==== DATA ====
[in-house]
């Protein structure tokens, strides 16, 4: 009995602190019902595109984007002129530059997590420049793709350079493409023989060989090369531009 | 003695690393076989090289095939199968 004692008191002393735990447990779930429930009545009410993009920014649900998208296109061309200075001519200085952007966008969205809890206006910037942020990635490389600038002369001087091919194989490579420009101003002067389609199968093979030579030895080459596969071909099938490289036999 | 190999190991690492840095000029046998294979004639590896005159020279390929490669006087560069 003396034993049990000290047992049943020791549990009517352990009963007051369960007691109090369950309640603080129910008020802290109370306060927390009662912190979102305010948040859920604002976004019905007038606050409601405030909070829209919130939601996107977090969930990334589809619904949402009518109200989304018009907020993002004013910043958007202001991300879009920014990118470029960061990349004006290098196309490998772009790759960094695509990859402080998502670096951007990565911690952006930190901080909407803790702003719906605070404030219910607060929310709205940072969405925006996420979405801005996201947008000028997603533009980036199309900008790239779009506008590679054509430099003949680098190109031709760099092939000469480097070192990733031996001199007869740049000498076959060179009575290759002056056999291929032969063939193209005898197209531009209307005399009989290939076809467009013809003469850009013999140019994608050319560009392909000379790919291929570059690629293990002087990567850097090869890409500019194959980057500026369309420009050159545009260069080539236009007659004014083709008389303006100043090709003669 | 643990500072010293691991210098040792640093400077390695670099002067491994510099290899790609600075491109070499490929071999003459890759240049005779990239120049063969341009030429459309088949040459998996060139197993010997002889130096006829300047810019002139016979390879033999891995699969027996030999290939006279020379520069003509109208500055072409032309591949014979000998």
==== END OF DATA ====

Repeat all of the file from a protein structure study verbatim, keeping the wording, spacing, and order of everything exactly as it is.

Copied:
[in-house]
């Protein structure tokens, strides 16, 4: 009995602190019902595109984007002129530059997590420049793709350079493409023989060989090369531009 | 003695690393076989090289095939199968 004692008191002393735990447990779930429930009545009410993009920014649900998208296109061309200075001519200085952007966008969205809890206006910037942020990635490389600038002369001087091919194989490579420009101003002067389609199968093979030579030895080459596969071909099938490289036999 | 190999190991690492840095000029046998294979004639590896005159020279390929490669006087560069 003396034993049990000290047992049943020791549990009517352990009963007051369960007691109090369950309640603080129910008020802290109370306060927390009662912190979102305010948040859920604002976004019905007038606050409601405030909070829209919130939601996107977090969930990334589809619904949402009518109200989304018009907020993002004013910043958007202001991300879009920014990118470029960061990349004006290098196309490998772009790759960094695509990859402080998502670096951007990565911690952006930190901080909407803790702003719906605070404030219910607060929310709205940072969405925006996420979405801005996201947008000028997603533009980036199309900008790239779009506008590679054509430099003949680098190109031709760099092939000469480097070192990733031996001199007869740049000498076959060179009575290759002056056999291929032969063939193209005898197209531009209307005399009989290939076809467009013809003469850009013999140019994608050319560009392909000379790919291929570059690629293990002087990567850097090869890409500019194959980057500026369309420009050159545009260069080539236009007659004014083709008389303006100043090709003669 | 643990500072010293691991210098040792640093400077390695670099002067491994510099290899790609600075491109070499490929071999003459890759240049005779990239120049063969341009030429459309088949040459998996060139197993010997002889130096006829300047810019002139016979390879033999891995699969027996030999290939006279020379520069003509109208500055072409032309591949014979000998």